The Strange and Bazaar

Nothing like getting startled awake at 6 a.m. by the call to prayer ringing out over the city, to make you realize you’re not in Kansas anymore.

“Now,” I thought, as I took advantage of already being awake to pray to the real, living God for the Turkish people. “Now, I feel like I am in Turkey.”

Monday when I arrived I was much too exhausted and shell-shocked to have any idea where in the world I might be. But, after flying for about a day and a half, taking my second-ever taxi ride and my first seabus trip (really just a ferry-like boat across the harbor), I made it to the dock nearby our hotel. Since no one waited for me at the stop (turns out they thought my flight was scheduled to arrive two hours later than its actual time), I put on my “game face” and struck out on my own.

“No problem,” I thought, “I’ve looked at a map. The hotel is five streets over and a little ways up.”

Of course, I failed to take into account that streets in Istanbul are hardly the wide, grid-like affairs found in Kansas. Counting five consecutive streets proved impossible. So, like any self-respecting independent American woman would do, I stopped at the closest swanky-looking hotel and asked directions. Fortunately, it only took stopping for directions once more before, after pushing through sidewalks crammed with people and stands selling everything from trinkets to kabobs, I finally climbed a seemingly-endless hill and found the hotel. Mission: accomplished.

I’ve spent the past couple days mostly in meetings, getting to know the other ACFs (Area Communications Facilitators) and gaining a much better understanding of what my role and responsibilities will be upon becoming the OM Europe ACF. In short, it’s a conglomeration of editing photos and stories from field correspondents, doing communications training, visiting fields without correspondents to get photos/stories, collaborating with other communications staff, and putting it all together on OM websites, publications, etc.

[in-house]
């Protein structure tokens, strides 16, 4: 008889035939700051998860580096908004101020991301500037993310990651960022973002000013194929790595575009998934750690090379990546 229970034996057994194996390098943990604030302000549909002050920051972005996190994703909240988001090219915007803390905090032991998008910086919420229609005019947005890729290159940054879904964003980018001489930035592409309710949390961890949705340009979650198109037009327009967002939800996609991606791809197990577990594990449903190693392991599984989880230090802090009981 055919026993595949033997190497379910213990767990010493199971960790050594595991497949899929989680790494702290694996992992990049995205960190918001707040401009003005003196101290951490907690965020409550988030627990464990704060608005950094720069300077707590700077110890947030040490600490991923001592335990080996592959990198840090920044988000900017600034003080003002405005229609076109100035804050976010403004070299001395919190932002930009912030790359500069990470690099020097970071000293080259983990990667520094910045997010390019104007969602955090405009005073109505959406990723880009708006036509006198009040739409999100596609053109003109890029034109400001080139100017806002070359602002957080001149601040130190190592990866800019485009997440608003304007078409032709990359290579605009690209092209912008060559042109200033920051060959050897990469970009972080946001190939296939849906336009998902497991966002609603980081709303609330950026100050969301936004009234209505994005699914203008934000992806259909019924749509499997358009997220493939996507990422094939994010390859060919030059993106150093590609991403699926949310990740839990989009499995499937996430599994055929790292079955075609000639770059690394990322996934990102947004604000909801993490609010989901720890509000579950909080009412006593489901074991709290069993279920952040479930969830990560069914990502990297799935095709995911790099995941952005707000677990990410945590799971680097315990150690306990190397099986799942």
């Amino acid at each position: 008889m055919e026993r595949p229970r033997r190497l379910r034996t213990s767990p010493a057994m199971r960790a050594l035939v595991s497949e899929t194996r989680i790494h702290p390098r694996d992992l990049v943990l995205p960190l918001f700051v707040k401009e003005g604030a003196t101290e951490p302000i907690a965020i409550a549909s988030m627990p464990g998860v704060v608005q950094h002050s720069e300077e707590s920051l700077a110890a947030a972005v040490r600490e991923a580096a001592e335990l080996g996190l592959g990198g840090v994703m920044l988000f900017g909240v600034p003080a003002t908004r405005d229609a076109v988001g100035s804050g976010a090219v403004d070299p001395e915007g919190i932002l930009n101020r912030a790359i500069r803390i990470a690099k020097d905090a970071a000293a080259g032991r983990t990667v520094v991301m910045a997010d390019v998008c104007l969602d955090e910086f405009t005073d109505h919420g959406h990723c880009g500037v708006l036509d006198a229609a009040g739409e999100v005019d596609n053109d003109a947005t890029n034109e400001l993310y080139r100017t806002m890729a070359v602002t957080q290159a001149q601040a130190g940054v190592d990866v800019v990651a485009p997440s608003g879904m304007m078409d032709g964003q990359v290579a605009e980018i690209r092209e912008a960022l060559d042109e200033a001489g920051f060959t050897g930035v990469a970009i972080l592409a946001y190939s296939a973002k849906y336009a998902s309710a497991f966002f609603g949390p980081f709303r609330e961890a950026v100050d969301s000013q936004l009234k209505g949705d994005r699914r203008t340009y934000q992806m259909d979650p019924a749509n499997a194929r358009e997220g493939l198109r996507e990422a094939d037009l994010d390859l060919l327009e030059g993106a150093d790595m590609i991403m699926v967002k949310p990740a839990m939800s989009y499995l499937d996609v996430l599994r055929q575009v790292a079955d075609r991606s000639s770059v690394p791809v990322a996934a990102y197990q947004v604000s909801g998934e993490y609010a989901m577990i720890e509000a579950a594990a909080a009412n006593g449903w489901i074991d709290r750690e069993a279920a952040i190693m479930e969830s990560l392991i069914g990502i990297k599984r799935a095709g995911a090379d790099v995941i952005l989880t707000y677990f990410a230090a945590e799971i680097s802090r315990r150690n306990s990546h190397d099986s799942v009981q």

But despite the fact that we’ve been working away, we have found some time to get away and enjoy this beautiful city and culture. Life happens on the streets in Istanbul, so no matter where you go, there’s always something going on. Vendors hawking food or trinkets, people just hanging out and talking, men of all ages gathered around open-air tables in the evenings to have a smoke and play rummicub. And, of course, every few hours the call to prayer rises above the din of street noise and conversation.

The ancient Turkish Grand Bazaar

It’s all so very strange and unfamiliar, often at times overwhelming to the senses, but never so much as during our visit to the Grand Turkish Bazaar, an ancient, roofed-over market crammed with over 4,000 shops selling a vast variety of wares including lamps, jewelry, clothes, scarves, dishes, and, of course, Turkish rugs. It’s all on a barter system, and today confirmed my initial impression that I have no poker face and am a miserable failure at bargaining. Fortunately, the ACF for Ecuador/Latin America was my battle buddy for the day, and she smoothly stepped in and took over negotiations. The result – a couple beautiful purchases at actually a reasonable price.

Each day when the beautiful, haunting call to prayer fills the air I am reminded once more to beseech God to work in the lives of these beautiful people. There are only about 5,000 believers in Turkey right now, but He is already doing a mighty work and bringing people into a saving knowledge of him. Many are hopeless and hungry. Tomorrow, our communications team will produce content for several workers here to help raise awareness of the tremendous things God is doing in Turkey and how people can become involved.

So, consider this your own call to prayer.

2 Comments Add yours

  1. Lisa phillips says:

    Praying for you, may this experience be your Caleb moment. See you soon.

    1. krissakai says:

      Lisa, many times when I was in Istanbul the Lord brought to mind your comment about this being a “Caleb moment” and it gave me fresh courage! Thanks for your comment and prayers!

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